Thursday, November 29, 2012

Why not usability?

I mentioned this earlier, but I'll share it again:

Interesting to note a comment I see repeated when I ask open source software folks about usability: "I'm not a usability expert." But you don't need to be a usability expert to apply usability to open source software. As Redish said to me in our interview, you can learn a lot just by sitting down with a user, and watching them use the software. You don't need to be a usability expert to grab a friend or family member, and ask them to try out a scenario for 15 minutes.

But not everyone is so easily convinced of the value of usability testing. A List Apart discusses this topic (July 31, 2012).  From the article:

Like any research method, though, usability testing has its drawbacks. Most importantly, it isn’t cheap. In a classic study, you’ve got the expenses of developing the testing plan, recruiting and compensating the participants, sometimes even travel. Even remote testing—which has its limitations—can be expensive, because analysis of the testing data is still no easy feat. In fact, analysis is often the biggest component of the project. Going through all those testing videos and cataloging the qualitative data just can’t be sped up without undermining the integrity of the study.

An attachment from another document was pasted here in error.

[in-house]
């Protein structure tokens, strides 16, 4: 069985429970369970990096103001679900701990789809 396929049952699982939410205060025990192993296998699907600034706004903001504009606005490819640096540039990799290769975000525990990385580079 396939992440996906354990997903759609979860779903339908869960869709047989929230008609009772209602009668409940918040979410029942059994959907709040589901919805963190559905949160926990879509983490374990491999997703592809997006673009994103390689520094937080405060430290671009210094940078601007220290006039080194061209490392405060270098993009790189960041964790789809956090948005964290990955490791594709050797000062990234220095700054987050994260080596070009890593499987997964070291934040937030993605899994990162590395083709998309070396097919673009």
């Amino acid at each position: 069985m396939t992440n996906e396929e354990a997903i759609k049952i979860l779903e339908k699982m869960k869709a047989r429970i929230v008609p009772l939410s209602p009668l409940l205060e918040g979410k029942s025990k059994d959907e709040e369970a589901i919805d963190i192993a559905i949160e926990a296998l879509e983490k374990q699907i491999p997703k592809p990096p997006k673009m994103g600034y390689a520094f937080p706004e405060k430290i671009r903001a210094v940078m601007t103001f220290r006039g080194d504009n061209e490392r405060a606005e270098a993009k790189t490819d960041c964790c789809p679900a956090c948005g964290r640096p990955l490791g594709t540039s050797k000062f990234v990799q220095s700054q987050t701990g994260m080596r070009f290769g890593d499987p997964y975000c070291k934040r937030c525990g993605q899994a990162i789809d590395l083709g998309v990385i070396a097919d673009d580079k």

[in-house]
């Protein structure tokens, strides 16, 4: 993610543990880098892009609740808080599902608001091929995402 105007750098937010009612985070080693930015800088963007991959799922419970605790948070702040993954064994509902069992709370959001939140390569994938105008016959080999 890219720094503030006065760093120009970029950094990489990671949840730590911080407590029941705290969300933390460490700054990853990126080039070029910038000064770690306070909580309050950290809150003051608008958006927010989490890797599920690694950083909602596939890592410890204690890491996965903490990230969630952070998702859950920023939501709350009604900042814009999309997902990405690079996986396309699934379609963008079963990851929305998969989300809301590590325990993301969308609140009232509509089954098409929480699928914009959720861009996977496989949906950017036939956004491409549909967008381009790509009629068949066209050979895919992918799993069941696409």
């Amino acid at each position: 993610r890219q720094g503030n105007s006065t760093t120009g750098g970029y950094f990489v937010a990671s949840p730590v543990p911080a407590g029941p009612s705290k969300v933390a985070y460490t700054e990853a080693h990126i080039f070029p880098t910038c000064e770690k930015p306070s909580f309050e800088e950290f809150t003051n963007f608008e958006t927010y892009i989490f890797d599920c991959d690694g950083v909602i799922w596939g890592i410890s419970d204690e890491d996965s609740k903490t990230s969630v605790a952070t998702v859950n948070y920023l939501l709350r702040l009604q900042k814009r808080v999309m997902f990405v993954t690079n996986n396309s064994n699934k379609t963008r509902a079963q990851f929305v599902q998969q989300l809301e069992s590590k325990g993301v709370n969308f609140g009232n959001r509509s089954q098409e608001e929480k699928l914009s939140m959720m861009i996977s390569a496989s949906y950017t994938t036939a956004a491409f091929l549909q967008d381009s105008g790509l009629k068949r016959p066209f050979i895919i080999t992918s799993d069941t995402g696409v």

Fortunately, we have other usability research methods at our disposal. The standouts, expert review and heuristic evaluation, are both easy to add to a design and development process almost regardless of budget or resource concerns. Both involve minimal costs, as compared to full-scale usability testing, with expert review in particular being scalable to almost any project. For projects with fuller budgets, both techniques can maximize the cost-benefit ratios of subsequent usability testing.

The article highlights "discount usability engineering" which is basically a "heuristic review" where a usability expert evaluates an information product (such as a website) across several areas, including:

  • Appearance: The appeal and effectiveness of the site’s look and feel, from major layout features to small typographical details.
  • Content: The quality and strategic significance of the site’s content—including not only page copy but page metadata, PDFs and other files, and element-specific content (e.g., image descriptions).
  • Interface Usability: Ease of use of the site’s interactive components, from the simplest navigation structures to the most complex forms.
  • Accessibility and Technology: On a basic level, the site’s ability to adapt to diverse user needs, encompassing not only accessibility guidelines compliance but also browser compatibility and mobile- and tablet-friendliness.

While I (personally) view in-person usability tests as being the most useful, if you have experienced usability experts who can help you, doing a heuristic review can identify the "low hanging fruit" on your design - which will result in a better end product.

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